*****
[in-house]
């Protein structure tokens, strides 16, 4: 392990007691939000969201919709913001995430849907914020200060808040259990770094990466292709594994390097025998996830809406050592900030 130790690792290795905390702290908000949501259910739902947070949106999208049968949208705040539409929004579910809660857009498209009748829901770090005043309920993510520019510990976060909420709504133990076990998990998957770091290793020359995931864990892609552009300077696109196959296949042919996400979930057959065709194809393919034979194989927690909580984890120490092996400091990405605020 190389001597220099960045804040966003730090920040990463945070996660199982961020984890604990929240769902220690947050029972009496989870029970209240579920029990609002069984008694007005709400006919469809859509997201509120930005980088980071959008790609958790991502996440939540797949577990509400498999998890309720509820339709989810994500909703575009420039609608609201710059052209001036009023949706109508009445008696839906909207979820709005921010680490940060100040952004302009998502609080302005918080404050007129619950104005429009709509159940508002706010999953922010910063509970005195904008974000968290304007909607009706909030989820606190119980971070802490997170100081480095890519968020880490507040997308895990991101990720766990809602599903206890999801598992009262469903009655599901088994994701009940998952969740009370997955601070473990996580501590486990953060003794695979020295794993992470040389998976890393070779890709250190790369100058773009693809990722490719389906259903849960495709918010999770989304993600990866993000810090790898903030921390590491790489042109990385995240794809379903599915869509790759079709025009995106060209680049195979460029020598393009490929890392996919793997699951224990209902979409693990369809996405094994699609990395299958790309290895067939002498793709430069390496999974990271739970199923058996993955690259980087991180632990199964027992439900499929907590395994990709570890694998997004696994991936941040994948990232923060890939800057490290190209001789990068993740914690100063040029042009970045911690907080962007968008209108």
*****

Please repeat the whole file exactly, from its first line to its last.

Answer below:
[in-house]
């Protein structure tokens, strides 16, 4: 392990007691939000969201919709913001995430849907914020200060808040259990770094990466292709594994390097025998996830809406050592900030 130790690792290795905390702290908000949501259910739902947070949106999208049968949208705040539409929004579910809660857009498209009748829901770090005043309920993510520019510990976060909420709504133990076990998990998957770091290793020359995931864990892609552009300077696109196959296949042919996400979930057959065709194809393919034979194989927690909580984890120490092996400091990405605020 190389001597220099960045804040966003730090920040990463945070996660199982961020984890604990929240769902220690947050029972009496989870029970209240579920029990609002069984008694007005709400006919469809859509997201509120930005980088980071959008790609958790991502996440939540797949577990509400498999998890309720509820339709989810994500909703575009420039609608609201710059052209001036009023949706109508009445008696839906909207979820709005921010680490940060100040952004302009998502609080302005918080404050007129619950104005429009709509159940508002706010999953922010910063509970005195904008974000968290304007909607009706909030989820606190119980971070802490997170100081480095890519968020880490507040997308895990991101990720766990809602599903206890999801598992009262469903009655599901088994994701009940998952969740009370997955601070473990996580501590486990953060003794695979020295794993992470040389998976890393070779890709250190790369100058773009693809990722490719389906259903849960495709918010999770989304993600990866993000810090790898903030921390590491790489042109990385995240794809379903599915869509790759079709025009995106060209680049195979460029020598393009490929890392996919793997699951224990209902979409693990369809996405094994699609990395299958790309290895067939002498793709430069390496999974990271739970199923058996993955690259980087991180632990199964027992439900499929907590395994990709570890694998997004696994991936941040994948990232923060890939800057490290190209001789990068993740914690100063040029042009970045911690907080962007968008209108």